SUO 2016: Management of Residual Retroperitoneal Masses after Chemotherapy for Advanced Seminoma - Session Highlights

San Antonio, Texas USA ( The management of advanced testicular seminoma is significantly different from that of non-seminoma germ cell tumors (NSGCT). Seminoma is exquisitely sensitive to both chemotherapy and radiation therapy both showing ≥ 85% complete response following therapy. The management of post-chemotherapy residual masses in pure seminoma can be quite challenging since there is a paucity of consensus in the management of this patients especially for those with masses > 3 cm.

In the session, Dr. Andrew J. Stephenson from the Cleveland Clinic Foundation, presents the management of post-chemotherapy residual masses in patients with pure seminoma. The use of post-chemotherapy retroperitoneal lymph-node dissection (PC-RPLND) for the management advanced seminoma is low with a rate of 5-10% in pure seminoma series and represents < 10% of all PC-RPLND’s performed. In comparison to NSGCT, the yield of viable tumor after a PC-RPLND in pure seminoma is < 15% and is associated with great morbidity due to the desmoplastic reaction seen following chemotherapy. In addition, regression of residual mass is common with > 80% showing some evidence of regression and 50-60% showing complete resolution at a median follow-up of 12-18 months.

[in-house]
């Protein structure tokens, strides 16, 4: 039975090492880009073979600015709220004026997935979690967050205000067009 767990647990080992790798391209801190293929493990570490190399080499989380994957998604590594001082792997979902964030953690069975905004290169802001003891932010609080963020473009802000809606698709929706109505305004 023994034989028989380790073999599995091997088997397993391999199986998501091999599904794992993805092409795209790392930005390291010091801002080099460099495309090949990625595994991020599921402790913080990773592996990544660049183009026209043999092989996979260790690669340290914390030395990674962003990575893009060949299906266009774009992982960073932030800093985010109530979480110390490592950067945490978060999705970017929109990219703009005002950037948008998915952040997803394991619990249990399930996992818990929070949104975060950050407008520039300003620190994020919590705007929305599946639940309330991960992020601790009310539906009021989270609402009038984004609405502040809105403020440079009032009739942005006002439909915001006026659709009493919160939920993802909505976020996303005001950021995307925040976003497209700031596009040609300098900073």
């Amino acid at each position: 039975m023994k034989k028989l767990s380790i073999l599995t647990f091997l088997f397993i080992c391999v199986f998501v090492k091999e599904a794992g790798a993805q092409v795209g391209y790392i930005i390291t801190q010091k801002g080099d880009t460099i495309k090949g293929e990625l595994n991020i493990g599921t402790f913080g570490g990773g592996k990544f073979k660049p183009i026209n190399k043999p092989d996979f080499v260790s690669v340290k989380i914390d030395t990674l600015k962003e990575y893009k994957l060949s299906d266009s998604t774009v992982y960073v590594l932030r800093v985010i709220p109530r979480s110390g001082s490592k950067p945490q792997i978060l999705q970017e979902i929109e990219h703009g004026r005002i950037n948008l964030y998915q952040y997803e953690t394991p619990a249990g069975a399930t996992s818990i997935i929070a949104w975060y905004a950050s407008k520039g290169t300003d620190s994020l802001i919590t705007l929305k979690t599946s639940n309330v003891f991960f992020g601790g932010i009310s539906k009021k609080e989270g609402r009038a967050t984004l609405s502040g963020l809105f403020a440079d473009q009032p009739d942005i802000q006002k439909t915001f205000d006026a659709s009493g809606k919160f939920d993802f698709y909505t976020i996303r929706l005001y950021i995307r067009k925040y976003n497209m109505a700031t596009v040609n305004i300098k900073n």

There two treatment paradigms in the management of residual masses > 3 cm in size, immediate resection vs. observation with delayed surgical resection or salvage chemotherapy for progressive disease.. Study from Rice and colleagues (J Urol 2014) looked the survival outcomes of patients managed with PC-RPLND vs. salvage chemotherapy in patients with residual pure seminoma who failed initial observation. The study showed a significant improved survival for patients undergoing PC-RPLND (75%) vs those receiving salvage chemotherapy (25%).

Patient selection is imperative given the associated morbidity with both PC-RPLND and salvage chemotherapy. Patients presenting with masses < 3 cm in size should be observed as the risk of harboring viable cancer ranges from 0-4%. In masses > 3cm FDG-PET CT scan has been introduced as a screening tool to aid in patient selection. The SEMPET trial, was a prospective multi-institutional evaluation FDG-PET for residual masses > 1 cm, which showed a specificity of 100% and with positive predictive value of 100% and negative predictive value of 96%. A retrospective validation of the SEMPET trial was performed at the University of Indiana (Lewis et al, J Clin Onc 2006) showing that no patients with PET negative scan relapsed, but showed a 33% false positive rate in all patients, increasing to 66% in patients with < 3 cm masses.

In summary, the therapeutic evidence of PC-RPLND in advanced seminoma is less certain compared to NSGCT mainly to the increase morbidity associated with the procedure. Residual masses < 3 cm should be observed as the risk for occult viable tumor is low. Patients with masses > 3 cm should be further evaluated with FDG PET scan, as patients with negative PET scan are very unlikely to recur and should be observed. For patient with PET positive scans the available options are immediate PC-RPLND vs. observation with delayed resection/salvage chemotherapy. There is paucity if data to guide “best practice”, but immediate PC-RPLND has been associated with improve survival relative to deferred surgery/chemotherapy in retrospective trials.

Presented By: Andrew J. Stephenson, MD, Cleveland Clinic Foundation

Written By: Andres F. Correa, MD, Society of Urologic Oncology Fellow, Fox Chase Cancer Center

17th Annual Meeting of the Society of Urologic Oncology - November 30 -December 2, 2016 – San Antonio, Texas USA
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